Should I float the Salmon River?

Anyone think it’s worth freezing on a NY state river for steelhead this winter? Guided float is 300$ for two people….

I am guessing you mean to float the Salmon River…

It is always worthwhile to float a river and see it. But you may learn that the river isn’t the best in the world to float, and here are a few reasons…

First, watch the flows. A friend offered me a float on the SR about 3 years ago, and I declined because the water was so low. He came back with a migraine from all the rocks he collided with all day long.

Second, the Salmon River is filled with snagger goons. They get hostile at boats…

That may actually be a reason to go.

But you should ask your guide about goons, and what to do if the goons attack your boat and attempt to board like Somali pirates.

Ask if he has bear spray for the goons.

Finally, the best reason to drift any water, in my opinion, other than to see the river, is to head hunt.

Dry flies and targets.

Steelhead patterns are eggs sacs and nymphs, and are most effectively fished using short line techniques. So you’ll be casting 15 feet from the boat, with a leader gobbed in split shot. Drift boats allow stealth and subtlety in the approach to a target and the presentation…

Once you drop anchor on the SR, your split shot and weighted nymph is gonna present with all the subtlety of a bowling ball.

And it will catch fish… Because steelhead are moving fish… Migrating. Your cast doesn’t spook them from a lie…

The SR is combat fishing, and the drift boat isn’t gonna be popular with the goons who are there to catch dinner.

There are good fisheries that are pretty much untouched in New York. There’s a guy named Joe Goodspeed who is whacking muskies on the Allegheny and Susquehanna and posts about it on Facebook. Those are wild fish.

This year, lots of the steelhead are diseased. They have a thiamin deficiency, or a vitamin b deficiency. Apparently they are eating too many alewives, which is interfering with their ability to absorb nutrients. This apparently is a common type of problem in stocked fisheries, where dietary issues haven’t been coped with for millions of years by fish who have historically shared the same ecosystem…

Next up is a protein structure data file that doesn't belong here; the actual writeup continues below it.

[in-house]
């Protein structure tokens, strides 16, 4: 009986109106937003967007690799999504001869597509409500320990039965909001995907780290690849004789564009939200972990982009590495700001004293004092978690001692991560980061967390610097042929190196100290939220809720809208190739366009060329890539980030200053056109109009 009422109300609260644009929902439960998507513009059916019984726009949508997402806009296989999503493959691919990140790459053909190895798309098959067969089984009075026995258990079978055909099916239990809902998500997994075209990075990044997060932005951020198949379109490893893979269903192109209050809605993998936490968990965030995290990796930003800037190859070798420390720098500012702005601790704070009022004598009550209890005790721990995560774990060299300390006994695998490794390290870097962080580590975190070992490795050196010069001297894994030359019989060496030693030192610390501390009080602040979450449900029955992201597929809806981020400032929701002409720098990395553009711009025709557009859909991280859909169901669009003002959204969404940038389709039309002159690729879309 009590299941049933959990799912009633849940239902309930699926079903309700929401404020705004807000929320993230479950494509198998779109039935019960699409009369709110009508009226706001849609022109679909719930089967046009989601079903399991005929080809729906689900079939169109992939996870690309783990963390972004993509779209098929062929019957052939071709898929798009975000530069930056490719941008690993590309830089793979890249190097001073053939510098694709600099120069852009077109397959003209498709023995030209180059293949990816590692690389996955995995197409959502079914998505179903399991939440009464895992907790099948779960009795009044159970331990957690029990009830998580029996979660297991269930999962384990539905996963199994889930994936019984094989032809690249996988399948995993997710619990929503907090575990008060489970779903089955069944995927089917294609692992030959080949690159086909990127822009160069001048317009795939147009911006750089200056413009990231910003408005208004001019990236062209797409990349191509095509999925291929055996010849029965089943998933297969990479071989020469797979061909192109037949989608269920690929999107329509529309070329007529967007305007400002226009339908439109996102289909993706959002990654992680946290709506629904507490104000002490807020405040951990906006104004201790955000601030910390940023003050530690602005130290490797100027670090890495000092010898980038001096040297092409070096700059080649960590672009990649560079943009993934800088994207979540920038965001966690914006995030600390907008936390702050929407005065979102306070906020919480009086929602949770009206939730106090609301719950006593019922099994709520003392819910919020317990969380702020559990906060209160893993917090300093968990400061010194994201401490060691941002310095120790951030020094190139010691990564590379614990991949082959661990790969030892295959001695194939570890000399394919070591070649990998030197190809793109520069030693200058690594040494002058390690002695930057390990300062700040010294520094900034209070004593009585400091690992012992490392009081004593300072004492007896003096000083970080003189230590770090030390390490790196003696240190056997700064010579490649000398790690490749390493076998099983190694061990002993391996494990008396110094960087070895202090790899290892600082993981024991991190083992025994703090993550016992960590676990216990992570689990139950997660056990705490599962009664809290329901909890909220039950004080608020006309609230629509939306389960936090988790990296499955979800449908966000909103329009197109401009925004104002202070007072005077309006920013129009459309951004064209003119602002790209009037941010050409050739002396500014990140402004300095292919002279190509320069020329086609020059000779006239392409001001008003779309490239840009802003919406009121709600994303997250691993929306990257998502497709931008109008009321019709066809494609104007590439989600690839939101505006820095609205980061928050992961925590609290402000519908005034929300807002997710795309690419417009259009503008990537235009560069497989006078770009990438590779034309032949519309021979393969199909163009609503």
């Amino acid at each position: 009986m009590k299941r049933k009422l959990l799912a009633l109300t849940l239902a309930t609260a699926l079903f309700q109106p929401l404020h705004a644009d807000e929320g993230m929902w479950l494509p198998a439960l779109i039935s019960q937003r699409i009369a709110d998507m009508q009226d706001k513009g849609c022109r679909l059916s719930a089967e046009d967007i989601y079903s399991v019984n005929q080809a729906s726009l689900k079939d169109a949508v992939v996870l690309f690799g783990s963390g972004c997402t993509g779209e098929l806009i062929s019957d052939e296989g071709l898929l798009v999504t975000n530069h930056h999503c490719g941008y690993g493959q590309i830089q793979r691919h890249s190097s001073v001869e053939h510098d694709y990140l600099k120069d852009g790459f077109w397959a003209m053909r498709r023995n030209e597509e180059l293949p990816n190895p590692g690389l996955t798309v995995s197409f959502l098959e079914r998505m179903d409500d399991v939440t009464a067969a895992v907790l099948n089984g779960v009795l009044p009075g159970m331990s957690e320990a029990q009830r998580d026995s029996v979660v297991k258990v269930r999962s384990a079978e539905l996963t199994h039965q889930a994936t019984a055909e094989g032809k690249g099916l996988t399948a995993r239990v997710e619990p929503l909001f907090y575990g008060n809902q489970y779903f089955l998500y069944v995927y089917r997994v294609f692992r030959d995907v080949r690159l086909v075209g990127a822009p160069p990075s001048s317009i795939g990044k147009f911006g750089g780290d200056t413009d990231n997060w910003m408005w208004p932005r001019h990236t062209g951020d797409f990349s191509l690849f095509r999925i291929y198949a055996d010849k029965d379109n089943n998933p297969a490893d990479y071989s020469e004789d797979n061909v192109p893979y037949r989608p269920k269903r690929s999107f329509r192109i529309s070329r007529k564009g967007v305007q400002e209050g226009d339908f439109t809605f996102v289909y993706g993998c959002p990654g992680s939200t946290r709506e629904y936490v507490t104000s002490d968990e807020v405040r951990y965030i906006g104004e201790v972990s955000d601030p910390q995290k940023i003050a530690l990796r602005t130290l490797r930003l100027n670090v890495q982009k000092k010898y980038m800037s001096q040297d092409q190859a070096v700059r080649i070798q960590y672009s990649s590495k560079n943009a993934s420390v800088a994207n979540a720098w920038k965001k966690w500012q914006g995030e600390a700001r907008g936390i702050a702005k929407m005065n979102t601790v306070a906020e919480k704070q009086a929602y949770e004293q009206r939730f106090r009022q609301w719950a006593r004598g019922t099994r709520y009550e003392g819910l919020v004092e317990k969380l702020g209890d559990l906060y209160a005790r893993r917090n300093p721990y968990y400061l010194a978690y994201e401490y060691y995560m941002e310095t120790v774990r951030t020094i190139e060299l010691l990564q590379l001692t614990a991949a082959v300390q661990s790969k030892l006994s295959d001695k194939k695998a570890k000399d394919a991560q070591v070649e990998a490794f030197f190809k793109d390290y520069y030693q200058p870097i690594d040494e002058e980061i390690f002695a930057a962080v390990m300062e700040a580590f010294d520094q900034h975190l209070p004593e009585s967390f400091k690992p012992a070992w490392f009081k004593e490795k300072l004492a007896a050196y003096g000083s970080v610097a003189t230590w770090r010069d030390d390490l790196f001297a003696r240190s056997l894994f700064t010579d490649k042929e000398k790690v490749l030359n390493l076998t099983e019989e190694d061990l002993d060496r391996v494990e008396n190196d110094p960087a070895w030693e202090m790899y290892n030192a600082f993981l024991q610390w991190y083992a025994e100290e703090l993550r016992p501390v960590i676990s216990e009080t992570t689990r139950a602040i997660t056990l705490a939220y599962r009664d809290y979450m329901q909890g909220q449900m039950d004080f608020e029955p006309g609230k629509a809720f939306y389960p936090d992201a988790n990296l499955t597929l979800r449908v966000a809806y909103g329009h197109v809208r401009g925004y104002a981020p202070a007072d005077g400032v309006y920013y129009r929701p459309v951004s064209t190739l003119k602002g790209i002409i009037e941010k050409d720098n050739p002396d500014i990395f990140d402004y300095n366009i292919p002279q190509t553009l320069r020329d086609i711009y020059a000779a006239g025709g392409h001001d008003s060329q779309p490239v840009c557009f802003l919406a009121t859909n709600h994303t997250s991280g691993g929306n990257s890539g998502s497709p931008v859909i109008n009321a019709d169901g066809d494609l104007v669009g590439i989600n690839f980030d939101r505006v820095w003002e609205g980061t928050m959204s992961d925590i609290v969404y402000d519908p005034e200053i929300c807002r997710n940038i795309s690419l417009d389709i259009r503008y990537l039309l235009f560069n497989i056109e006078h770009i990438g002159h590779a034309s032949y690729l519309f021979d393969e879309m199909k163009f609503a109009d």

The fishing has been ok, but its worth knowing all the details before you settle on a destination…

Now let me try to make an argument for going…

Steelhead from the great lakes are fuckin crazy game fish.

Of course, the fishery isn’t real…

But the question of whether to go is sort of like asking about cocaine or perhaps whether or not to try ecstasy… Never done any of that stuff myself…

But you could ask me whether you should try that synthetic shit…

And I might reply, “The feeling you get from ecstasy, it isn’t real… What you need to do is fall in love, and experience the authentic, natural high that you get from the real thing.”

But geeze, it sounds kinda fun and I hate to be a killjoy….

Same goes for steelhead fishing from the Ontario tributaries.

It ain’t real…

But it is a helluva experience, and you only need to do it once or twice to get it out of your system, and then never again.

That was some argument, as I have been on both cocaine and ecstasy binges, several times at once and though do not recommend them,  don’t necessarily regret them either. 

That being said, I am facing the same dilemma as all fishermen now in winter: how to wet a line in the highest temperature with least amount of time with the least amount of money and have the highest chance of a good fish, or at least a story. 

So,  where do these thoughts leave you? 

The Salmon River is always good for a story.  

When I was a kid, I smoked a laced joint that scared me away from all things synthetic for nearly 2 decades.  During that time, I got extreme straight edge… I wouldn’t even take aspirin or fish for stocked trout.


Go to the Salmon River, but it could be, ahem, a bad trip.

The other winter option is esox.  Pike and muskie.

The Housatonic holds pike and I guarantee if that river aint frozen over you have a chance.

Although chasing Housatonic pikes in winter will be quiet and likely uneventful.

The Salmon River will be a blast.

The Batten Kill fishes well in the winter for trout, if you’re looking for tranquility and authentic, traditional trout fishing on fabled water.

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